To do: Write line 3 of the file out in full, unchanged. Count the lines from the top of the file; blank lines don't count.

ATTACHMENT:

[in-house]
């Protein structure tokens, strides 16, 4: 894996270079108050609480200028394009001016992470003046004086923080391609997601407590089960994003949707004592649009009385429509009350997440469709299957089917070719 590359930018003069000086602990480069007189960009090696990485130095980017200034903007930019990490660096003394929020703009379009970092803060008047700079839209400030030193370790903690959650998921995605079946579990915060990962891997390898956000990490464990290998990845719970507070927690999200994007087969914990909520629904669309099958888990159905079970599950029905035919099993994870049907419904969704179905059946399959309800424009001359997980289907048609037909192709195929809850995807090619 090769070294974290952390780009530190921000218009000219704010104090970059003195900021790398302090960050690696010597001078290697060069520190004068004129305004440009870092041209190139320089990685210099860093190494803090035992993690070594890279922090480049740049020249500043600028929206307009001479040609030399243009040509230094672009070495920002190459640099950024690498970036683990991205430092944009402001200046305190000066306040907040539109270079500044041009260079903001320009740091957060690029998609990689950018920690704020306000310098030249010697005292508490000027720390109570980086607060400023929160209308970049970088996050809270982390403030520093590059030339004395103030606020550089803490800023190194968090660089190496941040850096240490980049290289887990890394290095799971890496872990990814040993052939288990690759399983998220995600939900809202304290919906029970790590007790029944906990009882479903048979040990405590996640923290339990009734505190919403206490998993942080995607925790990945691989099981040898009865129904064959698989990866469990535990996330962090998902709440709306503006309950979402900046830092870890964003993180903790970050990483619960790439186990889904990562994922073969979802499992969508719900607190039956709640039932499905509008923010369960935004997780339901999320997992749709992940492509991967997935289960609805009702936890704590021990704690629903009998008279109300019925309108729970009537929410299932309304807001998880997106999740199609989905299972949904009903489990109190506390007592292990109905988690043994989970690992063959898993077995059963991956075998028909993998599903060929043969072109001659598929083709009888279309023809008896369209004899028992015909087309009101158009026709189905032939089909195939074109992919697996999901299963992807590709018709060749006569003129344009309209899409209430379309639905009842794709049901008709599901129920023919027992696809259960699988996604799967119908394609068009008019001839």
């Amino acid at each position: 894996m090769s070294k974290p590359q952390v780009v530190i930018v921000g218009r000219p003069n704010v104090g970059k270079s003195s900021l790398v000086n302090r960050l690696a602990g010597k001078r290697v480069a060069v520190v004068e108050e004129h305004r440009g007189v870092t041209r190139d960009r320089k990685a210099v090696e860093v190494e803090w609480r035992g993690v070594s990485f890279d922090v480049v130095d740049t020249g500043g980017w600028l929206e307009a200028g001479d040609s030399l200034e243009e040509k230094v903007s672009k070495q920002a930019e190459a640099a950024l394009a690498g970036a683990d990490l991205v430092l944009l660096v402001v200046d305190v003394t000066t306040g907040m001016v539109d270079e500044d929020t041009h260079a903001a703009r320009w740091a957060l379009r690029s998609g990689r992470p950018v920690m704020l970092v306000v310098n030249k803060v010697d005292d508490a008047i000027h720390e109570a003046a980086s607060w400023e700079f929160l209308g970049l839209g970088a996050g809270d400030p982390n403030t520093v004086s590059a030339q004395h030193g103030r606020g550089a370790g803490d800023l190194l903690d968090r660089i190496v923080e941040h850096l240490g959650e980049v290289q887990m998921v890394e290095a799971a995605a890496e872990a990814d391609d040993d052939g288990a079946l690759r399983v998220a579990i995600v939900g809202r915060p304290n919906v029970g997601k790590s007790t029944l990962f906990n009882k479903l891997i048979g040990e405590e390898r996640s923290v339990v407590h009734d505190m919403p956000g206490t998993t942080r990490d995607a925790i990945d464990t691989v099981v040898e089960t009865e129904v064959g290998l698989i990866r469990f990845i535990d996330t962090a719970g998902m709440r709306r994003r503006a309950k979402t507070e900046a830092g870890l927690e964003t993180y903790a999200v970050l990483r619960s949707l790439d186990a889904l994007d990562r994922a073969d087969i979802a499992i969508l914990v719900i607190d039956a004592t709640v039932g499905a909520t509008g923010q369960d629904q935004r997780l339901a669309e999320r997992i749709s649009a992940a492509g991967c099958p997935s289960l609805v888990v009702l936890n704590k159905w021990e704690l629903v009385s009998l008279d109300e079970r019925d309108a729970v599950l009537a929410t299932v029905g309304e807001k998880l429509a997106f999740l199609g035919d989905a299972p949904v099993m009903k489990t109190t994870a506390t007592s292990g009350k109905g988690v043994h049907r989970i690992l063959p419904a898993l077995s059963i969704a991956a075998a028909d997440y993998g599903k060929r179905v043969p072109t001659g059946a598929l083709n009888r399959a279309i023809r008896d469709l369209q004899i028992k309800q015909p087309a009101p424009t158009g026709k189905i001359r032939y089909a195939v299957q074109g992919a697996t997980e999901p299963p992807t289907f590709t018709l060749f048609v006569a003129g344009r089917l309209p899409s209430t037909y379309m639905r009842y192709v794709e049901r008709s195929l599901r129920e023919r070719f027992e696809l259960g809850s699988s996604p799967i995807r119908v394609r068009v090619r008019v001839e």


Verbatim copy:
């Amino acid at each position: 894996m090769s070294k974290p590359q952390v780009v530190i930018v921000g218009r000219p003069n704010v104090g970059k270079s003195s900021l790398v000086n302090r960050l690696a602990g010597k001078r290697v480069a060069v520190v004068e108050e004129h305004r440009g007189v870092t041209r190139d960009r320089k990685a210099v090696e860093v190494e803090w609480r035992g993690v070594s990485f890279d922090v480049v130095d740049t020249g500043g980017w600028l929206e307009a200028g001479d040609s030399l200034e243009e040509k230094v903007s672009k070495q920002a930019e190459a640099a950024l394009a690498g970036a683990d990490l991205v430092l944009l660096v402001v200046d305190v003394t000066t306040g907040m001016v539109d270079e500044d929020t041009h260079a903001a703009r320009w740091a957060l379009r690029s998609g990689r992470p950018v920690m704020l970092v306000v310098n030249k803060v010697d005292d508490a008047i000027h720390e109570a003046a980086s607060w400023e700079f929160l209308g970049l839209g970088a996050g809270d400030p982390n403030t520093v004086s590059a030339q004395h030193g103030r606020g550089a370790g803490d800023l190194l903690d968090r660089i190496v923080e941040h850096l240490g959650e980049v290289q887990m998921v890394e290095a799971a995605a890496e872990a990814d391609d040993d052939g288990a079946l690759r399983v998220a579990i995600v939900g809202r915060p304290n919906v029970g997601k790590s007790t029944l990962f906990n009882k479903l891997i048979g040990e405590e390898r996640s923290v339990v407590h009734d505190m919403p956000g206490t998993t942080r990490d995607a925790i990945d464990t691989v099981v040898e089960t009865e129904v064959g290998l698989i990866r469990f990845i535990d996330t962090a719970g998902m709440r709306r994003r503006a309950k979402t507070e900046a830092g870890l927690e964003t993180y903790a999200v970050l990483r619960s949707l790439d186990a889904l994007d990562r994922a073969d087969i979802a499992i969508l914990v719900i607190d039956a004592t709640v039932g499905a909520t509008g923010q369960d629904q935004r997780l339901a669309e999320r997992i749709s649009a992940a492509g991967c099958p997935s289960l609805v888990v009702l936890n704590k159905w021990e704690l629903v009385s009998l008279d109300e079970r019925d309108a729970v599950l009537a929410t299932v029905g309304e807001k998880l429509a997106f999740l199609g035919d989905a299972p949904v099993m009903k489990t109190t994870a506390t007592s292990g009350k109905g988690v043994h049907r989970i690992l063959p419904a898993l077995s059963i969704a991956a075998a028909d997440y993998g599903k060929r179905v043969p072109t001659g059946a598929l083709n009888r399959a279309i023809r008896d469709l369209q004899i028992k309800q015909p087309a009101p424009t158009g026709k189905i001359r032939y089909a195939v299957q074109g992919a697996t997980e999901p299963p992807t289907f590709t018709l060749f048609v006569a003129g344009r089917l309209p899409s209430t037909y379309m639905r009842y192709v794709e049901r008709s195929l599901r129920e023919r070719f027992e696809l259960g809850s699988s996604p799967i995807r119908v394609r068009v090619r008019v001839e």